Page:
As you’ve probably figured out, the half-whole diminished scale’s structure is symmetrical, as the scale degrees alternate between half steps with whole steps. The scale may also be conceived as being the sum of two adjacent diminished seven arpeggios, rooted a half step apart, which may be thought of as being “upper and lower neighbors” of each other. Going back to the key of A, those arpeggios would be Adim7 (A C Eb Gb) and Bbdim7 (Bb Db E G). (The latter may also be viewed as a rootless A7b9 arpeggio: A C# E G Bb.) This symmetrical construction lends itself to some interesting melodic ideas that are not possible with the blues scale. Ex. 3 is from the David Baker book How to Play Bebop and is considered a “public domain” diminished idea and a stock pattern that moves symmetrically. Patterns based on symmetrical scales are often built from short note groupings, or “cells,” that repeat at different intervals and are chained together to create longer ideas. The idea in Ex. 3 is built from a four-note cell that descends in minor thirds, resulting in a sound that is more mathematical than bluesy, which can be cool in certain situations.
Ex. 4 is based on a three-note cell that descends in minor thirds. If we think of a set of “target notes” based on a descending diminished seven arpeggio in the key of A, we get A, Gb, Eb, and C. Now play each three-note cell beginning with a note a half step above the target note, followed by the target note then a note a minor third above. For example, if A is the target note, the cell would be Bb-A-C. Now we can do the same thing using the target note Gb. Since the scale is symmetrical, the cell can move up or down in minor thirds. An easy way to do this on the guitar is to move it up or down three frets on the same string group.
Ex. 5 takes the interval of a major second and moves it around the scale, creating a “space-y” kind of sound. As you can see from this and the previous example, once you have a cell, you can begin experimenting by moving it around within the scale, which creates an appealing sense of continuity.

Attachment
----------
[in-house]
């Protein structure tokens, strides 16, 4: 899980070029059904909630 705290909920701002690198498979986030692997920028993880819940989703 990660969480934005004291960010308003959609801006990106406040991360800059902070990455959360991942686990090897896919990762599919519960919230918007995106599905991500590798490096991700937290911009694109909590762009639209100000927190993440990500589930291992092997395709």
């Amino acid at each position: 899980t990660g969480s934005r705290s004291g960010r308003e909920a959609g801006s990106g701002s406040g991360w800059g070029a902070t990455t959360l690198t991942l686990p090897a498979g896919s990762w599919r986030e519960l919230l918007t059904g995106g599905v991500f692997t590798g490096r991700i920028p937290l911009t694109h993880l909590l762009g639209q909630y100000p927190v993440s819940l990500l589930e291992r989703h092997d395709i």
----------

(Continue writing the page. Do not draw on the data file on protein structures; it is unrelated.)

As is the case with many scales, we can build triads from the notes of the half-whole diminished scale by stacking up them in thirds. For example, the A diminished scale may generate the major triads A (A C# E), C (C E G), Eb (Eb G Bb) and F# (F# A# C#), as well as their minor counterparts! Ex.6 uses many of these triads , both minor and major, with a descending pattern as the basis of its melody. Because the pattern here is quite long, you may want to start it somewhere in the middle or use only a fragment of it to play around with.
While exploring these ideas, try weaving them in and out of the more “inside” minor pentatonic blues-scale approach we discussed at the beginning of the lesson, and mix them in with your own bluesy phrases. This approach can be used to create a cool “inside-outside” kind of sound and add a new dimension to the experience of jamming over a 7#9 chord. They key, of course, is to not just play rote scales, arpeggios, and interval patterns, but to come up with original melodic shapes and interesting note contours that appeal to you. I highly recommend keeping a notebook handy and transcribing any patterns and phrases you like. Doing so can help you organize your thoughts and creative ideas, prevent you from forgetting them, and make it easier to connect old ones with new ones.